You’d have to be a pretty rotten person to criticize Lea Delaria, also known as the ONLY famous butch lesbian, ever. Luckily for you though, dear readers, I am just such a rotten person.

The video above, which shows Delaria engaging in a shouting match with a confused sounding elderly Jamaican guy has been celebrated as Delaria showing her “Big Boo attitude” and demonstrating the right way to deal with annoying subway preachers to the rest of us. But when I watch the video, I see something different. I see a rich, famous, powerful woman bullying someone who is poor and powerless. I see a dark skinned foreigner, who may be suffering from mental illness or dementia, being harangued about the bible by someone with an agenda he doesn’t understand. The guy has no response, beyond attempting to continue with his spiel. He is not a theological scholar. He is not the leader of any church or the holder of any political position. He may very well be homeless- the only street preachers I’ve ever met in person were members of the homeless community, whose ranting gave a sense of status and purpose to their otherwise grim existence. When I see one, I feel sorry for him, and try to treat them patiently and with compassion- and I’ve got a hell of a lot less power and influence than Lea Delaria does.

This isn’t the first time I’ve had this feeling about a viral video. I’ve felt it every time I’ve watched the ones that show an affluent, attractive white woman confronting, shaming, or publicizing the inept catcalling of poor black men in the name of feminism. I’ve kept quiet because I’ve never experienced any substantial amount of street harassment, and because I don’t want my objections to be taken as pro-catcalling. But those videos give me a sick feeling in my stomach, because the women who make them and the women who share them don’t seem to understand who actually has the power and privilege in our society, and who actually doesn’t.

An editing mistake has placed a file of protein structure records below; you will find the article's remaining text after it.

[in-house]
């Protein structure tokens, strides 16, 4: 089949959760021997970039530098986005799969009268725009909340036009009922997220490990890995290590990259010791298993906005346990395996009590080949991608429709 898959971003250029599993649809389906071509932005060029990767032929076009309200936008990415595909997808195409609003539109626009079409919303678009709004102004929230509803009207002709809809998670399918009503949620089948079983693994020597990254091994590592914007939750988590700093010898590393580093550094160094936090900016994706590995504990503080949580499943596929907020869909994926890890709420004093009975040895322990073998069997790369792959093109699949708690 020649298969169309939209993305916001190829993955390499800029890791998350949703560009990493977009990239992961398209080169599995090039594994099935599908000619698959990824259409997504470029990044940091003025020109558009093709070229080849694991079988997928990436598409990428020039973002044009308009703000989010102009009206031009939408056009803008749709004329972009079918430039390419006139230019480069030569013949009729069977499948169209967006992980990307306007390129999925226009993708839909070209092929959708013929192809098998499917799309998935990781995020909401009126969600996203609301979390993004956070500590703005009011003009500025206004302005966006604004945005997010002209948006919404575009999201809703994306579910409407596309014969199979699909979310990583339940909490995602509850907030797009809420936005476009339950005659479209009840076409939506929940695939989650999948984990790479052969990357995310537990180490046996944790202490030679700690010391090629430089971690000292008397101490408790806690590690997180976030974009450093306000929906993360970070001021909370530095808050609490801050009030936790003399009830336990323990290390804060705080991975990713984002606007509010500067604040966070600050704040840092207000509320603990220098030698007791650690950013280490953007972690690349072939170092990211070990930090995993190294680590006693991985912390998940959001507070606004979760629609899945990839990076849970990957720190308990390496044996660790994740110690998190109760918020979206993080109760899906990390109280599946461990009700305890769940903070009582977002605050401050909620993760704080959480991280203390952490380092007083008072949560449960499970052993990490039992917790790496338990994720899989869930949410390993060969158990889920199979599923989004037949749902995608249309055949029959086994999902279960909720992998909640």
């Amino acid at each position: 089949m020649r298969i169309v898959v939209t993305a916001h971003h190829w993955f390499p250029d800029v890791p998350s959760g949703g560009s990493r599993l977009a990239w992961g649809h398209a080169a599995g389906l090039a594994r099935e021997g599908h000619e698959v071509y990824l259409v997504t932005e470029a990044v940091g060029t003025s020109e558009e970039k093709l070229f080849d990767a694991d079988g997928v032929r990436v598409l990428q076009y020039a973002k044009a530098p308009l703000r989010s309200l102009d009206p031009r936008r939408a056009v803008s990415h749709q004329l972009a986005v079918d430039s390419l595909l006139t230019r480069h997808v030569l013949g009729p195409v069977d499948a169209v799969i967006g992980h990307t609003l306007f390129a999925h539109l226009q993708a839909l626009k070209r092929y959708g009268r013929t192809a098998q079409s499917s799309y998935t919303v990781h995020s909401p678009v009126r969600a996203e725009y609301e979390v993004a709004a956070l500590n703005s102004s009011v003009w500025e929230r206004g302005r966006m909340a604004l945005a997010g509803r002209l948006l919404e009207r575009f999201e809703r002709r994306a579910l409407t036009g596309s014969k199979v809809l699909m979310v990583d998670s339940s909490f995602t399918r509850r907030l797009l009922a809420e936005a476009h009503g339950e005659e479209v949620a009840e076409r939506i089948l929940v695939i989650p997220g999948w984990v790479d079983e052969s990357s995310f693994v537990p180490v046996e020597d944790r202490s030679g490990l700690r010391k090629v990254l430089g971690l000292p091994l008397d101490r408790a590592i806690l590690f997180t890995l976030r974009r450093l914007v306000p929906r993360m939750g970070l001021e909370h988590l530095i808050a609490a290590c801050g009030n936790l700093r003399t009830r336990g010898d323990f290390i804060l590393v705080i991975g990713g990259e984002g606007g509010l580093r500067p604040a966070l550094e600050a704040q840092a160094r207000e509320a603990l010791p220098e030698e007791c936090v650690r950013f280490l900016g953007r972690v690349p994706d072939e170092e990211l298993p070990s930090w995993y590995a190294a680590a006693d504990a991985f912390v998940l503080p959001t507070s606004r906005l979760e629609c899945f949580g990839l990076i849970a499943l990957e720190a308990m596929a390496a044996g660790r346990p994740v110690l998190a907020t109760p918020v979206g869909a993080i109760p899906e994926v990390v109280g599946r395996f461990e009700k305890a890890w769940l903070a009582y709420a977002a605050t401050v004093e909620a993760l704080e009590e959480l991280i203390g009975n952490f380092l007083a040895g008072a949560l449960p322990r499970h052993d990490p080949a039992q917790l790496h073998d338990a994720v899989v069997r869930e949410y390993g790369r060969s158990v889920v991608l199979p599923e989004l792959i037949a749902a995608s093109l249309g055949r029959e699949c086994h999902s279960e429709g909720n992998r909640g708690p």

Racism is real. Sexism is real. So is homophobia. We could argue for days about which out group has it worse, but in the time we spent doing that we’d be pretending that these isms exist in a classless society, (or, worse, using poor people as tools as we deployed our arguments). It should be clear to everyone that a homeless person, of any race, sex, or orientation, has vastly, unimaginably less power than any affluent person. It should be beyond dispute to say that a poor person with mental illness or addiction issues is in the very lowest strata of our society. And yet, somehow, our belief in the power of racism, sexism, and homophobia allows us to cheer when a privilege person berates a poor one. It makes us blind to what is really going on, which is the exact opposite of the thing we think we’re seeing.

People in power are intimidating. It’s HARD to speak against them, or stand up for yourself in the face of them. So, it’s understandable that activists would rather find some poor unemployed schlub and have him stand in for all the Wall Street bankers, all the political leaders, all the CEOs of Fortune 500 companies and leaders of religious factions. But just because something is understandable doesn’t make it acceptable. The role of activists is to fight for the weak against the powerful. It’s simply not good enough to go and find a Judas goat among the homeless, make a viral video of somebody haranguing them, and then call that a victory over oppression.